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Sp r june 2011phenylketonuria and other inherited metabolic disorders

Sp r june 2011phenylketonuria and other inherited metabolic disorders






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    Sp r june 2011phenylketonuria and other inherited metabolic disorders Sp r june 2011phenylketonuria and other inherited metabolic disorders Presentation Transcript

    • Phenylketonuria and other inherited metabolic disorders
      Kathleen Williams
      Diabetes and Obesity Specialist Dietitian
      South Devon Healthcare
    • Phenylketonuria – an autosomal recessive disorder caused by a deficiency of phenylalanine hydroxylase
      Leads to increased blood phenylalanine
      Hyperphenylalaninaemia leads to neurotoxicity
      1:4 incidence
      Prevalence 1/10,000
      Guthrie Test
    • Phenylketonuria (PKU)
    • Classical – levels >1200 mcmol/l
      Moderate – levels >600 – 1200 mcmol/l
      Mild - >400 mcmol/l
      Normal Phe level – 120 -600mcmol/l
      Untreated PKU – mental retardation, hyperactive behaviour with autistic features, seizures
    • Restrict dietary Phe
      Allocate an allowance of Phe containing foods
      Provide a Phe free amino acid substitute
      Maintain energy intake with low protein foods
      Ensure mineral and vitamin intake adequate
      Dietary Treatment of PKU
    • Fats – butter, margarine, oils
      Sugar – jam, honey ,boiled sweets, cornflour
      Drinks – Lucozade, lemonade, squash, tonic water, soda water, tea, coffee
      Herbs and spices
      Free foods
    • Fruits – most except bananas
      Vegetables – most except for potatoes, sweet potato, peas, beans, sweetcorn,
      May need to count if eat a lot and need to be strict
      Low/negligible Phenylalanine content
    • 1 Phe exchange = 50mg Phe or 1g protein
      Cows milk 30ml
      Chips 25g
      Baked beans 20g
      Cornflakes 10g
      Rice – cooked 45g
      Banana 100g
      Phenylalanine Exchanges
    • Meat, fish, cheese, eggs, nuts
      Milk and yogurt
      Ordinary cereals, bread and flour (unless counted as an exchange)
      Foods to avoid
    • See as a life long diet
      Phe levels can affect concentration and behaviour
      Effective contraception
      Difficulties in maintaining diet
      ??Follow up in clinic
      PKU in treated adults
    • Evidence that implementing Phe restriction can help with skin conditions, behaviour and seizures
      Difficult to implement and monitor
      Realistic and achievable
      Effective contraception
      Julie and Sandi
      PKU in untreated adults
    • Essential to achieve and maintain Phe levels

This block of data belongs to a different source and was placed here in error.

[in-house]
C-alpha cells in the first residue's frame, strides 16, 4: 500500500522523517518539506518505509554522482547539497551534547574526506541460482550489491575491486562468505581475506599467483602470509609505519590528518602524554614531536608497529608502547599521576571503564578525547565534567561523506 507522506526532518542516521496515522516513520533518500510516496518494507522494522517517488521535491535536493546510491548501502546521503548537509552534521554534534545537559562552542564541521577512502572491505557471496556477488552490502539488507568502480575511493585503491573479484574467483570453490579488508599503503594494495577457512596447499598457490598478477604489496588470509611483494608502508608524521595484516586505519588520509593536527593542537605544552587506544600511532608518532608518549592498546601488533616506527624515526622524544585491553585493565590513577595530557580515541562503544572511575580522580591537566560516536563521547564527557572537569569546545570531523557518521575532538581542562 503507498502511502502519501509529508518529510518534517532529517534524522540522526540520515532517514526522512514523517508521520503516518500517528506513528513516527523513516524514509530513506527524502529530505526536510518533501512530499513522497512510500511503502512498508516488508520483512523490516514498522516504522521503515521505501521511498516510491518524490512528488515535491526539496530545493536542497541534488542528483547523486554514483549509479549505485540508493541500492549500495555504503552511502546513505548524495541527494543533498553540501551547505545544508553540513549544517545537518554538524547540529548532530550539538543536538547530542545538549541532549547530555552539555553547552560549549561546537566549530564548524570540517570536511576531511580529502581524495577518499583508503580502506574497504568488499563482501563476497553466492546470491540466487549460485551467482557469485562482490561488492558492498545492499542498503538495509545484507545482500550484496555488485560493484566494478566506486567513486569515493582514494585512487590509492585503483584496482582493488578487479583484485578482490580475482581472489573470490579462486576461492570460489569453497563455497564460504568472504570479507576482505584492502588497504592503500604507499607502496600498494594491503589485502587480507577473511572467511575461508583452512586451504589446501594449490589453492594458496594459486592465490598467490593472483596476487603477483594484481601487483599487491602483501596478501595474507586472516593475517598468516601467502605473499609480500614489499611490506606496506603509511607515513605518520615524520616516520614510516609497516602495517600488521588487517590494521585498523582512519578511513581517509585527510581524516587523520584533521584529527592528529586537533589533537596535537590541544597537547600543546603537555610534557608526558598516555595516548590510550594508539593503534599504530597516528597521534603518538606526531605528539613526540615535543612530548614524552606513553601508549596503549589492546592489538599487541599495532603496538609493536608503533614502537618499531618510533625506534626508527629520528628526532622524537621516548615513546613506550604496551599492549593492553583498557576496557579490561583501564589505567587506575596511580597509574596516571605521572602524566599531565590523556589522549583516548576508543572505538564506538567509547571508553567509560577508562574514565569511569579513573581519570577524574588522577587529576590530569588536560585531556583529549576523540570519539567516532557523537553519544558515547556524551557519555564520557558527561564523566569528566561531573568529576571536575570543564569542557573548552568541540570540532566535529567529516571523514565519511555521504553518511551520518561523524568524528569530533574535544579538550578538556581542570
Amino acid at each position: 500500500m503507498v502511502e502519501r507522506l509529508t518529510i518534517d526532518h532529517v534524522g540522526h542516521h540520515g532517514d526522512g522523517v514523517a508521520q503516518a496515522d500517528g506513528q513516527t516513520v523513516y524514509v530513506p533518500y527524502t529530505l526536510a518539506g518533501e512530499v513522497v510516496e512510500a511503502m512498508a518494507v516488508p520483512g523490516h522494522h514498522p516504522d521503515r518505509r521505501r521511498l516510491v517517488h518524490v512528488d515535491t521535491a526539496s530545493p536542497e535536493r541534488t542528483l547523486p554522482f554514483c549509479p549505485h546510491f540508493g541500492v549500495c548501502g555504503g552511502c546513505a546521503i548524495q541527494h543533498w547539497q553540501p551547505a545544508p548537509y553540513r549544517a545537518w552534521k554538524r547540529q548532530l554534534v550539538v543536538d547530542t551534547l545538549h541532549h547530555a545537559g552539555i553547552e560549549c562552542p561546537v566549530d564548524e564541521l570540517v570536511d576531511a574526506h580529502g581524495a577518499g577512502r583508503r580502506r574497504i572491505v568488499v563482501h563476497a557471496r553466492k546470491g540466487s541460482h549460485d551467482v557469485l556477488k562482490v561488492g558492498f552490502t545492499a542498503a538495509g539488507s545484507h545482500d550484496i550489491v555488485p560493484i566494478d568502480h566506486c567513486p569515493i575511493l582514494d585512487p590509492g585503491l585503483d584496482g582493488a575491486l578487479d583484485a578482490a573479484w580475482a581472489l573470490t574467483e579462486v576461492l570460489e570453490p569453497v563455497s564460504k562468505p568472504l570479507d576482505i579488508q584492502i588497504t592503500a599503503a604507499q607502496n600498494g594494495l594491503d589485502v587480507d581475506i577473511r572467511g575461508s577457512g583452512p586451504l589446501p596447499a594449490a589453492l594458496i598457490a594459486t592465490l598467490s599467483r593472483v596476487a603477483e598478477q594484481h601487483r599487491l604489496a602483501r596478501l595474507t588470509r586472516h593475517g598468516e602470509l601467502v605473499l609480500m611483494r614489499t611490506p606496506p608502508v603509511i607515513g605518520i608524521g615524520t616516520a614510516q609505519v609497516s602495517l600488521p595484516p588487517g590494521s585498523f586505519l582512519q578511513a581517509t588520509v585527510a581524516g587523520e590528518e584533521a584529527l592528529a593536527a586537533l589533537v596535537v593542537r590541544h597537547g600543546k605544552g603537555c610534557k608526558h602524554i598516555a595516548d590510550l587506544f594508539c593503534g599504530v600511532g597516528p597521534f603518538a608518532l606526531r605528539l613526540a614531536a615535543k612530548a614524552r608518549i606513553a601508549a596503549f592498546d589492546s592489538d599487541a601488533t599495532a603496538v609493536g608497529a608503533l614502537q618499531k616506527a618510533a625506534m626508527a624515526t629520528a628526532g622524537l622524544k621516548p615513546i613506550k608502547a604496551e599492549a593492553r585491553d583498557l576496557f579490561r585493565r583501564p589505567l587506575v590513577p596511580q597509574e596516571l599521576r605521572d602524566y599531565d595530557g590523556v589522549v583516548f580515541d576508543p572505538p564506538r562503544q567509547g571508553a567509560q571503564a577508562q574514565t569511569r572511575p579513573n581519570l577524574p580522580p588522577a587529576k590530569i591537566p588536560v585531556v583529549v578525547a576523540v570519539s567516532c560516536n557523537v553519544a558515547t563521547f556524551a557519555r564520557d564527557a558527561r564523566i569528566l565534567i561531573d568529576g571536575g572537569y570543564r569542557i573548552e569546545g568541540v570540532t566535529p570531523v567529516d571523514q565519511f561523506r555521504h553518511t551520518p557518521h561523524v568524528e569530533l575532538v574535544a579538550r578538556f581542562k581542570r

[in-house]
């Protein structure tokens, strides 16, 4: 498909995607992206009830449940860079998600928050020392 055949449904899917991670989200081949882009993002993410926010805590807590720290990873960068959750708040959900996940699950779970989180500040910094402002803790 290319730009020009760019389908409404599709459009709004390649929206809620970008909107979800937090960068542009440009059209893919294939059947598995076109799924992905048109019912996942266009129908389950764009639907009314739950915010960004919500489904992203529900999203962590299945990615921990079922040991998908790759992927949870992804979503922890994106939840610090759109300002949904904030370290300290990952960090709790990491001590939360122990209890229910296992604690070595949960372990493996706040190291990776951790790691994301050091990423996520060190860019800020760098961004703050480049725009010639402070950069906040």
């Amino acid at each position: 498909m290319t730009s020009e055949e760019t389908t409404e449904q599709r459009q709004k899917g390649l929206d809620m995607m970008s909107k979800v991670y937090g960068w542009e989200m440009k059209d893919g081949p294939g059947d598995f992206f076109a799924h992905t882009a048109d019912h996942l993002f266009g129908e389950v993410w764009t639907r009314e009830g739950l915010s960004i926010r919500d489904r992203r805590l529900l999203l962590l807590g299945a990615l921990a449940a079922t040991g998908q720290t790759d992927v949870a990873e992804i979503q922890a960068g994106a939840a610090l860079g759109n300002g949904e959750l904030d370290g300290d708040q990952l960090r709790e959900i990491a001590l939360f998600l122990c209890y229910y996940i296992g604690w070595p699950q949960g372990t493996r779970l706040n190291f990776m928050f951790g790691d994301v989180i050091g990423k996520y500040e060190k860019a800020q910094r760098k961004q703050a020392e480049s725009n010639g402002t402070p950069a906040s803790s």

60 – 250mgmol/l pre-conception and throughout pregnancy
      Levels above 900mgmol/l at conception – high risk of malformation
      Monitor 2x/week
      Maternal PKU
    • Treated but often had levels above target
      Worked as ECG technician
      Continued with some diet restriction but levels usually 700 -1000 from 1989-1996
      Continued with a-a substitute
      1996 – wanted to become pregnant. Tightened up diet but difficulty maintaining weight.
      Kim 22/01/73
    • Maxamum a-a substitute
      Low protein products
      Phe exchanges
      Weight 46.5kg BMI 19
    • Regular visits/phone calls
      Adjust Phe exchanges up or down according to levels
      Increase calories from Duocal or Maxijul to ensure weight gain
      Monthly blood tests for a-a profile, tyrosine levels, FBC, ferritin, selenium, zinc, CRP
      Letter stating needs IV glucose if has prolonged vomiting
      Pregnancies 1997 and 2001
    • Galactosaemia
      Maple Syrup Urine Disease
      Organic acidaemias eg proprionoc acideamia and methyl malonic acidaemia
      Other inherited metabolic disorders
    • Galactose – monosaccharide found in milk
      Exclude milk and dairy products, lactose fillers eg in medications
      Reccommended diet for life
      Adult females – late puberty. Most are infertile or reduced fertility
      Incidence 1/45,000
    • Branched chain a-a (leucine, isoleucine and valine)
      Ketonuria, poor feeding, encephalopathy within 4-5 days birth
      Life long diet
      Adolescents and adults at increased risk of ADHD, depression and anxiety
      Pregnancy – frequent monitoring of plasma a-a and growth
      Incidence 1/180,000
      Maple Syrup Urine Disease
    • Severity of disorder depends on enzyme activity.
      Presents with severe metabolic acidosis, hypotonia, dehydration in early infancy
      Poor prognosis if severe with little or no enzyme activity
      Organic acidaemias